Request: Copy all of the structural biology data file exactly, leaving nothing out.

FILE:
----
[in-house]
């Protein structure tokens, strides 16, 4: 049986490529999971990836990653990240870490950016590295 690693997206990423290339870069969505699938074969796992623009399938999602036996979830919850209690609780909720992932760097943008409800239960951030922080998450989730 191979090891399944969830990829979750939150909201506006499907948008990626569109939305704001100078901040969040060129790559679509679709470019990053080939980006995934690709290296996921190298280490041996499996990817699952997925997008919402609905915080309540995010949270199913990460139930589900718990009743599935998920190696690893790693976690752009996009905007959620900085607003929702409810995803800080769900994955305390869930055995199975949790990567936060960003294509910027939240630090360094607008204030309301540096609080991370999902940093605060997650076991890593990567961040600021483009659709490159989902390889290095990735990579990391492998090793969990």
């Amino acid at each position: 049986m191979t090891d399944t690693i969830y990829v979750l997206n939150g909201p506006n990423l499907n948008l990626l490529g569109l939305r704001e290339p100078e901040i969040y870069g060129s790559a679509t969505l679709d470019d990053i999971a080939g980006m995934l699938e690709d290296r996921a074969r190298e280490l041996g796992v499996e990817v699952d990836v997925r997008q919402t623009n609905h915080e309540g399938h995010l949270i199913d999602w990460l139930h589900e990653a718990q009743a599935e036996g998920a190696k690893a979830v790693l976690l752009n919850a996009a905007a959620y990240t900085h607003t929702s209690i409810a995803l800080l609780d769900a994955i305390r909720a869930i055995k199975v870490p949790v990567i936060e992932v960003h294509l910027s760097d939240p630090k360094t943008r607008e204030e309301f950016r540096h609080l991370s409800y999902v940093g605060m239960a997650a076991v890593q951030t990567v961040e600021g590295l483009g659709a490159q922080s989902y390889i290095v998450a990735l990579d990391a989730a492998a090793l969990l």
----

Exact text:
[in-house]
């Protein structure tokens, strides 16, 4: 049986490529999971990836990653990240870490950016590295 690693997206990423290339870069969505699938074969796992623009399938999602036996979830919850209690609780909720992932760097943008409800239960951030922080998450989730 191979090891399944969830990829979750939150909201506006499907948008990626569109939305704001100078901040969040060129790559679509679709470019990053080939980006995934690709290296996921190298280490041996499996990817699952997925997008919402609905915080309540995010949270199913990460139930589900718990009743599935998920190696690893790693976690752009996009905007959620900085607003929702409810995803800080769900994955305390869930055995199975949790990567936060960003294509910027939240630090360094607008204030309301540096609080991370999902940093605060997650076991890593990567961040600021483009659709490159989902390889290095990735990579990391492998090793969990």
């Amino acid at each position: 049986m191979t090891d399944t690693i969830y990829v979750l997206n939150g909201p506006n990423l499907n948008l990626l490529g569109l939305r704001e290339p100078e901040i969040y870069g060129s790559a679509t969505l679709d470019d990053i999971a080939g980006m995934l699938e690709d290296r996921a074969r190298e280490l041996g796992v499996e990817v699952d990836v997925r997008q919402t623009n609905h915080e309540g399938h995010l949270i199913d999602w990460l139930h589900e990653a718990q009743a599935e036996g998920a190696k690893a979830v790693l976690l752009n919850a996009a905007a959620y990240t900085h607003t929702s209690i409810a995803l800080l609780d769900a994955i305390r909720a869930i055995k199975v870490p949790v990567i936060e992932v960003h294509l910027s760097d939240p630090k360094t943008r607008e204030e309301f950016r540096h609080l991370s409800y999902v940093g605060m239960a997650a076991v890593q951030t990567v961040e600021g590295l483009g659709a490159q922080s989902y390889i290095v998450a990735l990579d990391a989730a492998a090793l969990l």